5. Ernest Hemingway. On the humbler side of the coin, Hemingway wrote 500 words a day. He worked early in the morning to avoid the heat and write in peace and quiet. Here’s an interesting fact: Some people attribute the quote “write drunk, edit sober” to Hemingway. While he was an alcoholic, Hemingway said he never wrote intoxicated.

6. James Joyce. In the pantheon of the great writers of the last century, Joyce occupies an important place. And while the most prolific writers set a limit of words or pages, Joyce boasted of taking his time with every sentence.

A famous anecdote also runs on this subject. One day, Joyce crosses one of his friends in the street. He asks if he has had a good day of writing. And Joyce said yes very joyfully. That day he had written three sentences!

7. Joyce Carol Oates. This extremely prolific writer’s work can be read in her bibliography and she’s won many awards including the National Book Award.

She writes by hand, and prefers to write in the morning before breakfast. Joyce Carol Oates teaches writing, and on course days she says writing a good hour before leaving for her first teaching hour. On other days, when the writing goes well, she can work for hours without interruption and doesn’t eat breakfast until 2 or 3 pm.

So there you have it.

Those are some unique writing habits that have worked well for some of the greatest authors in the world.

The important thing is to find and adopt the writing habits that suit you best.

If you feel your motivation decline, try switching it up with a new habit from the list above!

Hope you have a great day, I’ll see you in the next one (:

-Josh

 

*(Kierkegaard, Charles DickensWinston Churchill, Vladimir Nabokov, Virginia Woolf, Hemingway).

Bonus writing habit: Dan Brown, author of The Davinci Code, writes after hanging upside down for awhile. He calls it inversion therapy (and apparently, he’s not the only one).

Find Your Writing Voice by Mimicking the Masters

Everyone writes with a style related to their personality. It’s their unique sound, their voice.

Finding your writer’s voice is easier than you might think.

First, read the works of great writers to find a personality similar to yours.

Identifying which family of writers you can relate with is a great way to find your voice.

Every book grows from another book, and genius is when a new mind absorbs, transforms, and finally restores in an entirely original form, the inspiration of another.

Consider Mark Twain, who never stopped inspiring authors as great as Ernest Hemingway (and many others of course).

Carpenters, painters, sculptors, dancers and other artists, they all start by imitating the craftsmen they admire. So do the same!

Every author has a teacher or two (or several), people they look up to because they admire their unique style of writing.

It is by mimicking your favorite authors that you teach yourself to write.

Choosing Your Writing Teachers

Sometimes I meet people who aspire to write for a living but read very little.

That’s too bad because nothing will ever replace the experience that you acquire by reading, because it’s by reading that you get the opportunity to observe the craft of the master, and take their techniques and make them your own.

Imitate your favorite authors. 

I didn’t say plagiarize.

No, the strategy I advise is much easier:

  1. Use them as an ideal example of how to write well.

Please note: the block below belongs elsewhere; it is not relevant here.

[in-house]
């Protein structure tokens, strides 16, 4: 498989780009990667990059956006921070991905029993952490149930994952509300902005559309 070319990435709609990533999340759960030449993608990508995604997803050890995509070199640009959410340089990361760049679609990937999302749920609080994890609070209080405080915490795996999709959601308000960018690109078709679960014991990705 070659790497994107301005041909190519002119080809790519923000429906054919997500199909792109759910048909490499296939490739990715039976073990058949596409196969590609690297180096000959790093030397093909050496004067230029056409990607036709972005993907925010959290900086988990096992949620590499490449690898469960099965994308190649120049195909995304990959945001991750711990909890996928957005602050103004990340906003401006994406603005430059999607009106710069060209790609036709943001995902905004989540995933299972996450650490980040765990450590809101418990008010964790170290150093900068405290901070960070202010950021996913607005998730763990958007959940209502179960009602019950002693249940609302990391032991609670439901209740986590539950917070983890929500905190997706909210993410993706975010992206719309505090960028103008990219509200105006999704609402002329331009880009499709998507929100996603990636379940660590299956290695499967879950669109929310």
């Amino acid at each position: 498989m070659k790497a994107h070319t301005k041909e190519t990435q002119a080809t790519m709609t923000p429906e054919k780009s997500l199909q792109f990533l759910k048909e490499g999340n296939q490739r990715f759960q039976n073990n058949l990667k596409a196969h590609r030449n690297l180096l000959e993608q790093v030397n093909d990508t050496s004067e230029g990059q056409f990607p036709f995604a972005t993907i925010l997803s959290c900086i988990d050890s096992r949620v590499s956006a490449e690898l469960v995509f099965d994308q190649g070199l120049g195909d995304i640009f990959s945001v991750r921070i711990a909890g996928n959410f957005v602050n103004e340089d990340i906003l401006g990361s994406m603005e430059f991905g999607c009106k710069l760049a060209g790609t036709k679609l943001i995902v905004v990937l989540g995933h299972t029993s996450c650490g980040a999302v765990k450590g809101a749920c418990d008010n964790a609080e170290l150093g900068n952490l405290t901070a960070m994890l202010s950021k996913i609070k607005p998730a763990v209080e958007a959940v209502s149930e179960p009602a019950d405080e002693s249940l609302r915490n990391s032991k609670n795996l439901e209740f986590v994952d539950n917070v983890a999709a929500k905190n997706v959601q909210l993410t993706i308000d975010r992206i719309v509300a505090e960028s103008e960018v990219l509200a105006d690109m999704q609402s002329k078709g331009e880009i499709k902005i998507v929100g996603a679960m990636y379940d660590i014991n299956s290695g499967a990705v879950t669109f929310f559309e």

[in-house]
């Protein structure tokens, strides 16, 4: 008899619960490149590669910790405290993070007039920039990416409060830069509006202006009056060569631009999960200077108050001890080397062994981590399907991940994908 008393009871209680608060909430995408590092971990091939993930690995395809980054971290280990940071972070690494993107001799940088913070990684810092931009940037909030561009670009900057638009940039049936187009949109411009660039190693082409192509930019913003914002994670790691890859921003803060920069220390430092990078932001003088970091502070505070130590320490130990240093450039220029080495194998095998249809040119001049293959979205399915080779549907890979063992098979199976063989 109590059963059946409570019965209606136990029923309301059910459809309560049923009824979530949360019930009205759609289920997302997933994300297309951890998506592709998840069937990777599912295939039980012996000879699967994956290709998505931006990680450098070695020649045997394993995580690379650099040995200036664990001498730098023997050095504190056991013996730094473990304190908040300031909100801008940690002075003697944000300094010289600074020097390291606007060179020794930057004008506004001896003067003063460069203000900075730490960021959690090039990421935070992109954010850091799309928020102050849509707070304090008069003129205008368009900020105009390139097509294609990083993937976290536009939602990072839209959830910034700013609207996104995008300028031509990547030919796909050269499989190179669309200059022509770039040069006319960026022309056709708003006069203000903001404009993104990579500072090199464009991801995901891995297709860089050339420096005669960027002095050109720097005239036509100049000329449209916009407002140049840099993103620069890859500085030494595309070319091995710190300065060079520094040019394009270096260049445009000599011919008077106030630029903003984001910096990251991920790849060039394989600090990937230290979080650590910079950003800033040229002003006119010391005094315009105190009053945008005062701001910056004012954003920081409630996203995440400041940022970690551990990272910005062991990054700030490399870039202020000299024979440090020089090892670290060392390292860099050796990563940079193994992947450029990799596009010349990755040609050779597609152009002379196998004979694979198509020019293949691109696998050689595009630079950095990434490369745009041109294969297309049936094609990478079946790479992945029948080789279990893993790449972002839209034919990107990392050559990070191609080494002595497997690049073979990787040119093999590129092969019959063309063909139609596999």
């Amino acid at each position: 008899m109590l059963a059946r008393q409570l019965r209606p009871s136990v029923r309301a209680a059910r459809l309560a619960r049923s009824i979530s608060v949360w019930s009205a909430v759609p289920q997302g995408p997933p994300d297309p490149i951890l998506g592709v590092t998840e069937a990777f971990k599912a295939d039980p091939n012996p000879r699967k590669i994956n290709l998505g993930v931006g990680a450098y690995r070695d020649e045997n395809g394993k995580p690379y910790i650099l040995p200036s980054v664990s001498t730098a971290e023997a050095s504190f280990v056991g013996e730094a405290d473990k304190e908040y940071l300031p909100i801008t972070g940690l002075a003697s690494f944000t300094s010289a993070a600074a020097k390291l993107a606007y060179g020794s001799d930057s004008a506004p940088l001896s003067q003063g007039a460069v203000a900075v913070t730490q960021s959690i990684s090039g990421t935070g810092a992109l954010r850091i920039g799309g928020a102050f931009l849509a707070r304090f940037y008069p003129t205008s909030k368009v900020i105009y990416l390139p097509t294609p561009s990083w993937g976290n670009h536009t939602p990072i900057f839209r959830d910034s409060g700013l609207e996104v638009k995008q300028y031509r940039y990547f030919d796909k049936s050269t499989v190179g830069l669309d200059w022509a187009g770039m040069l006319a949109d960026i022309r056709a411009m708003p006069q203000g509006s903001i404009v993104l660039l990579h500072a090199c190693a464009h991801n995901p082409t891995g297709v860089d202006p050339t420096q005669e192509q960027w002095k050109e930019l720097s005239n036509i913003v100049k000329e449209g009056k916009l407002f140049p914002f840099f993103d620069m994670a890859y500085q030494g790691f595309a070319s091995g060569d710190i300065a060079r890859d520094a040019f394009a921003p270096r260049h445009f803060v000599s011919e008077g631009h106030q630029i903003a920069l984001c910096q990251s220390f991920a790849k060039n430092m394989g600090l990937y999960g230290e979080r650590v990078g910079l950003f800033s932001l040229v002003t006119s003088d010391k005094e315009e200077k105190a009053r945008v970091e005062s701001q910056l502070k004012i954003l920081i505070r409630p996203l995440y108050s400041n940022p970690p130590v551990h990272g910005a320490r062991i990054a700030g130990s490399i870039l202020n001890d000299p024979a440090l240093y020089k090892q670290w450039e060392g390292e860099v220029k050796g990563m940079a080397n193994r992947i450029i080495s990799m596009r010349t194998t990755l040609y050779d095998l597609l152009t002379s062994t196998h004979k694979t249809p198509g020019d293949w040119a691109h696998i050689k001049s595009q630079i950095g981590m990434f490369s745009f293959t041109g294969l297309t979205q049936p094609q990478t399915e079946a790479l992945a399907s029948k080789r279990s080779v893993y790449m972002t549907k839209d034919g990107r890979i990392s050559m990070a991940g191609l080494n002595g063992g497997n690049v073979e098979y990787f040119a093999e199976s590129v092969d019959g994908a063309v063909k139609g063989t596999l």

2. Imitate them to understand them.
  3. Detach yourself from their writing and create your own style.

If you already know your writing teachers, choose from their works and continue in the same tone and with the same style. Visit https://copyleaks.com/education/plagiarism-checker-for-students to have a clear idea of whether or not your work is up to scratch.

To make sure your style is similar to that of your favorite author, ask a friend to read your text and the teacher’s, to try to tell them apart.

If your friend can’t tell the difference between the two, you’ve just taken a monumental step in your path of writing greatness.

Me personally, I like George Orwell, Stephen King, Ernest Hemingway, Leo Tolstoy, and many others…

These were my valuable, dearly loved writing teachers, and some of them still are.

Who are yours? Have you ever tried to imitate them?

To your keyboards!

I’ll see you in the next one (:

-Josh

Steve Jobs’ Success: 3 Personal Stories & Business Advice From Steve Jobs

This video took awhile to make, but I think it’s well worth it — this advice could have saved me from years of business failure, and I hope it’ll do exactly that for you.

I don’t think I know anybody who doesn’t want to know the secrets to Steve Jobs’ success.

I rarely – scratch that – I NEVER advise to be like everybody else, but this may be the only exception, because IF I had listened to this speech and taken his stories and entrepreneurial advice to heart, I would’ve been successful MANY years sooner.

In fact, my first 3 years as an entrepreneur were a big, stinky fail of a mess because of lack of this advice.

Anyway, enjoy the Steve Jobs’ stories and advice!

-Josh (Write Right Rite)

3 Massive Mistakes Digital Entrepreneurs Make That Keep Them Out of 6-Figure+ Territory

There’s 3 massive failures almost every digital entrepreneur makes, 3 deficiencies that never fail to cut them short of the 6 figure mark.

I make $100-$150 per hour, BUT — and believe me, this is a big butI do not make 6 figures per year.

Weird right?

I mean, just do the math:

$100 times 40 hours per week is $4,000.

Multiply that by 4 and you get $16,000 a month.

Multiply that by 12 and you get $192,000 a year.